Green tea can help beat bad breath, according to a recent scientific study.
The study found that antioxidants in green tea, called polyphenols, destroy a number of compounds in the mouth that can lead to bad breath, tooth decay and even mouth cancer.
The study, from Israel’s Institute of Technology, will add to green tea’s status as one of nature’s so-called ‘superfoods’.
It is already said to help prevent cancer and heart disease and lower cholesterol – and even ward off Parkinson’s and Alzheimer’s.
Writing in the Archives of Oral Biology, the scientists called for more studies, adding: “Alltogether, there is increasing interest in the health benefits of green tea in the field of oral health.”
Green tea comes from the same plant as black tea, but is processed in a different way that retains less caffeine and more polyphenols.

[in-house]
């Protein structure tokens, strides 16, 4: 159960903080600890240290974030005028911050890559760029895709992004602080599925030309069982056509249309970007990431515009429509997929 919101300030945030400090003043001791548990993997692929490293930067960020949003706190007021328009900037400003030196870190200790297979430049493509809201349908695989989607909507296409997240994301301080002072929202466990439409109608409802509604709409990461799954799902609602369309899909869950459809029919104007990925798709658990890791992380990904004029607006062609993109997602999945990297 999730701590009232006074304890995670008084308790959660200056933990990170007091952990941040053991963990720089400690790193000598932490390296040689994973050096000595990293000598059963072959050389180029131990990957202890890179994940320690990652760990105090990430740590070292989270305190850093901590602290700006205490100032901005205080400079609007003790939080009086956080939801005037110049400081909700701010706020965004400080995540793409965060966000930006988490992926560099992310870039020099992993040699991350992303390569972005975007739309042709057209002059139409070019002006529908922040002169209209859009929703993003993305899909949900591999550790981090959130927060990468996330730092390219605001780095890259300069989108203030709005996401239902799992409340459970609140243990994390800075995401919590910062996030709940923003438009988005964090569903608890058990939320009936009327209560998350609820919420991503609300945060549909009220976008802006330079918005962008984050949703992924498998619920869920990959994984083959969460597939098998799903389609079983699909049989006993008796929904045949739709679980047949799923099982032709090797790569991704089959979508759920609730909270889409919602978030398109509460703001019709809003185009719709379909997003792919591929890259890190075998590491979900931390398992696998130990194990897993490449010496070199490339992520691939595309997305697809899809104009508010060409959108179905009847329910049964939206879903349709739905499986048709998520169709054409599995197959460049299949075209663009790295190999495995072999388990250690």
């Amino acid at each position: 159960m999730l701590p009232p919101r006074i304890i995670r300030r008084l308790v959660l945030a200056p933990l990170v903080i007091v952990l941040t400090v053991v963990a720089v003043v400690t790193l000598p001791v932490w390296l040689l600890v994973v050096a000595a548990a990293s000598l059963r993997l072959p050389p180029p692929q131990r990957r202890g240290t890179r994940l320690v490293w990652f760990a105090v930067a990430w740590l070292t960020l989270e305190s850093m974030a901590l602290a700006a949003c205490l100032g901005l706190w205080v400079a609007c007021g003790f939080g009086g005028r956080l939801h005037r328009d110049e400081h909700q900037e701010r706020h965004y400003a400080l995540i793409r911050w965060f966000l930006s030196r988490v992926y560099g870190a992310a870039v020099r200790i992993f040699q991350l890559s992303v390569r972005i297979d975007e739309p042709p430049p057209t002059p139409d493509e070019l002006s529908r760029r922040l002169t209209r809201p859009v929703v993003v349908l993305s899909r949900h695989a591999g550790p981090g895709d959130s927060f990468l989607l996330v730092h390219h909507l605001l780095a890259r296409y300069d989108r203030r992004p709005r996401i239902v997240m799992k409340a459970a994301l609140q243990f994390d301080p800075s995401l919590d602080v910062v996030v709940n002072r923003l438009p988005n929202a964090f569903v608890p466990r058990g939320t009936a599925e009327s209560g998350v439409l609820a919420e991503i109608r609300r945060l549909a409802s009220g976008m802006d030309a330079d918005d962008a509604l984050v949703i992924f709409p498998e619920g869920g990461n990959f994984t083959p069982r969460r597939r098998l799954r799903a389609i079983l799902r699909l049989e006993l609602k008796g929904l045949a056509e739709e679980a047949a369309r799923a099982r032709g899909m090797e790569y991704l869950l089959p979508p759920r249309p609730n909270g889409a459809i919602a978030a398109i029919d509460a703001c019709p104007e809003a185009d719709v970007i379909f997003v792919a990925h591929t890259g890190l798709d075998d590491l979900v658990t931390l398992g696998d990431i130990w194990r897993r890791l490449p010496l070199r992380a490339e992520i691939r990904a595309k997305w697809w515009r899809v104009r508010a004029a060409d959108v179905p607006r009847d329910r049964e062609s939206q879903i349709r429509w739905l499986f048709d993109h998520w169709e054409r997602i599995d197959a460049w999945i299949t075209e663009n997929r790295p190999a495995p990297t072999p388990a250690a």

The beverage has been consumed in China and the Far East for thousands of years and has only become widely recognized for its health benefits in the West recently.
Unlike black coffee, it is less often consumed with milk or sugar, which means it contains fewer calories as well.
The study, published in the journal Archives of Oral Biology, examined the properties of the polyphenol called epigallocatechin 3 gallate (EGCG) in particular.
It reported: “EGCG constitute the most interesting components in green tea leaves. Tea polyphenols possess antiviral properties, believed to help in protection from influenza.”
“Additionally green tea polyphenols can abolish halitosis through modification of odorant sulphur components. Oral cavity, oxidative stress and inflammation consequent to cigarettes’ deleterious compounds may be reduced in the presence of green tea polyphenols.”
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Information via Daily Mail